Seen in the wild: Updated Exploit Kits


In early March, after one of our network sensors flagged an incident at one of our customers, we noticed some traffic going to a rather suspicious .biz domain. When looking into the details of this domain, we found it to be registered to a guy named “Lukas Vask”.

Image

When doing a reverse whois on just the email address, we found that Mister Vask owns 88 domains, 3 ‘.com’, 1 ‘.net’, 70 other gTLD’s and 14 ccTLD’s.
When reviewing the same data some days later we found that he bought another 78 domains.

A small sample list of unique domains used:

hxxp://www.goothewebcomwert.biz
hxxp://www.tenofityrocla.biz
hxxp://www.turkglobvan.in
hxxp://www.myfirstsitemanme.com
hxxp://www.globin-fo-stat.info
hxxp://www.globinfodetails.info
hxxp://www.findservicenuclear.org
hxxp://www.pubbotstatistic.com
hxxp://www.botupdatestatistic.com
hxxp://www.currentlocalburn5.biz
hxxp://www.currentlocalburn.biz

Alongside the above unique domains seen, we noticed a simple type of domain obfuscation. Using a combination of 3 to 5 words from the english dictionary with both the .org and .biz TLD’s are registered. Afterwards a letter is added to the end of the domains, which are just ascending letters of the alphabet and again the .org and .biz are also registered.

A small example list of the used words:
longdrivetoair
hitoryyoutohorm
takeafreemyw

We’ve seen the following being used in the wild:

hxxp://www.hitoryyoutohorm.biz
hxxp://www.hitoryyoutohorm.org
hxxp://www.hitoryyoutohormb.biz
hxxp://www.hitoryyoutohormb.org
hxxp://www.hitoryyoutohormc.biz
hxxp://www.hitoryyoutohormc.org
hxxp://www.hitoryyoutohormf.biz
hxxp://www.hitoryyoutohormf.org
hxxp://www.hitoryyoutohormg.biz
hxxp://www.hitoryyoutohormg.org
hxxp://www.hitoryyoutohormh.biz
hxxp://www.hitoryyoutohormh.org
hxxp://www.hitoryyoutohormk.org
hxxp://www.hitoryyoutohorml.biz
hxxp://www.hitoryyoutohorml.org

hxxp://www.takeafreemyw.biz
hxxp://www.takeafreemyw.org
hxxp://www.takeafreemywb.biz
hxxp://www.takeafreemywb.org

These pages are serving the Nice Pack exploit kit at this time.

Nice Pack Exploit Kit

Previous listings of the Nice Pack exploit kit have used Javascript with the old fashioned try and catch methods which are easily detected by IDS systems. For the new landing page of Nice Pack the creators took some time in figuring out how to sail free from the IDS detection by using even more obfuscated Javascript with no clear usage of known functions. Using a combination of these randomly named variables and functions makes these landing pages harder to detect.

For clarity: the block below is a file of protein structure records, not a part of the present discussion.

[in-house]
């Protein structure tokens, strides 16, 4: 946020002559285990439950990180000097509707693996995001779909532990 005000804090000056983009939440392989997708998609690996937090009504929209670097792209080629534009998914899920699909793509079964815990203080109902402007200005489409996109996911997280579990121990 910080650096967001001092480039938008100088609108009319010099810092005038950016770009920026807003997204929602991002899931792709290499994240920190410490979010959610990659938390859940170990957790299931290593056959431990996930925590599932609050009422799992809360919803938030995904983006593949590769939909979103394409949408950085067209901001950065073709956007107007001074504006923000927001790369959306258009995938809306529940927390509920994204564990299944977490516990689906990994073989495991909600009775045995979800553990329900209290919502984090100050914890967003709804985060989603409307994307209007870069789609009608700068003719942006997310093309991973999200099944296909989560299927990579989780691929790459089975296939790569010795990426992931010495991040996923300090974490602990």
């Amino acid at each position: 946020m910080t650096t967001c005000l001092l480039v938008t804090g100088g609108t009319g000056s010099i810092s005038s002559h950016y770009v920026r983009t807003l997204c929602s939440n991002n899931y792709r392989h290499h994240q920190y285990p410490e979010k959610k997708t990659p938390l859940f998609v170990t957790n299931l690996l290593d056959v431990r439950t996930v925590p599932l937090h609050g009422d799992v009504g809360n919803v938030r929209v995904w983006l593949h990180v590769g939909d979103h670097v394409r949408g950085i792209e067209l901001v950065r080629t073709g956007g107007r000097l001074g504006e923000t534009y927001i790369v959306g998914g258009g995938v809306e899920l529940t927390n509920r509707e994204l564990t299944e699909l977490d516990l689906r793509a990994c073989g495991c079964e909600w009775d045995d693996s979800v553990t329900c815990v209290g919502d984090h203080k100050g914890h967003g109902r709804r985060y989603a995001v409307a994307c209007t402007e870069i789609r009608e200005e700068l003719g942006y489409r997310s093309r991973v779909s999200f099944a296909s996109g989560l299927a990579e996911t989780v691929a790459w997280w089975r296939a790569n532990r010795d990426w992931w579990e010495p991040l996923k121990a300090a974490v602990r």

Sample landing page:
Image

Deobfuscated it looks like this:
Image

The NicePack uses a combination of Adobe PDF and Java exploits to drop its malware.
The Java exploit targets CVE-2012-1723. The Adobe PDF exploit could not be determined as it seems the exploit kit is missing files, a 404 is returned when the malicious PDF should be served.

One way of determining if you’re dealing with a NicePack exploit kit domain is by doing a HTTP request on port 443, in the response you get will included a little hint.
Image

Checksums malicious files NicePack:
3cf648103d7d9ed4185494979af10b2c https://www.virustotal.com/en/file/5e283a5ef0213d9c920e644fb74b2de96420926fda86f80b9cf192e7514e5555/analysis/1362477992/

Sweet Orange Exploit Kit

While taking a look at Mister Vask, we found another type of domain obfuscation used to spread the Sweet Orange exploit kit.
This DGA works similar to the alphabet one but in this case adds an asceding number at the end, we’ve seen the following being used:

hxxp://www.currentlocalburn5.biz
hxxp://www.currentlocalburn.biz

The new URL syntax of Sweet Orange looks like this as seen in the wild:

/mambots/feedback/dog/questions.php?alert=477&oracle=79&courses=813&christmas=961&photos=653&talks=538
/software/careers.php?sony=228&hardcore=79&groupsn=685&contrib=277&featured=750

Older versions of the Sweet Orange exploit kit used shorter links for the landing page.

The landing page in this version of Sweet Orange:
Image

The deobfuscated script part:

sweetorange_landingpage_deobfuscated

This part embeds the malicious PDF file located at ‘./tUaZFs’. The PDF targets CVE-2010-0188.The above attempts to exploit java vulnerbilities by loading malicious JAR files which target specific Java versions.The Java archives we’ve seen target CVE-2012-1723 and CVE-2013-0431 .

While most exploit kits check Java and Adobe versions to determine the most suitable way to drop their malware, this one attempts everything anyway and discards any version checking.
The bruteforce approach it seems.

Checksums malicious files SweetOrange:
6292f68f7deb3d7bb946096b9ecd8f45 https://www.virustotal.com/en/file/62a0a8ca7c9c92e06314cdd01c75048addf455972d8e6cea98b1050c7667f6ab/analysis/1362477648/
b4a044835a6a1464c556042db484b977 https://www.virustotal.com/en/file/499e42c9869f3e5a87478afe6a5c17978eeaefde9530cca6b73e315d2d740304/analysis/1362477660/
7a7ce94c19fcc47e20068e3f51971b52 https://www.virustotal.com/en/file/93e54881d92c38bb8876c7cd8af0da83051ec469f6dd5119a2a3f40696852501/analysis/1362477670/

Conclusion

Getting back to the WHOIS information, it seems the domains for both exploit kits are being registered with the same credentials. Either a fake account or stolen identity is being used by multiple people or the same guys are behind SweetOrange and NicePack.. who knows.

Yonathan Klijnsma & Barry Weymes

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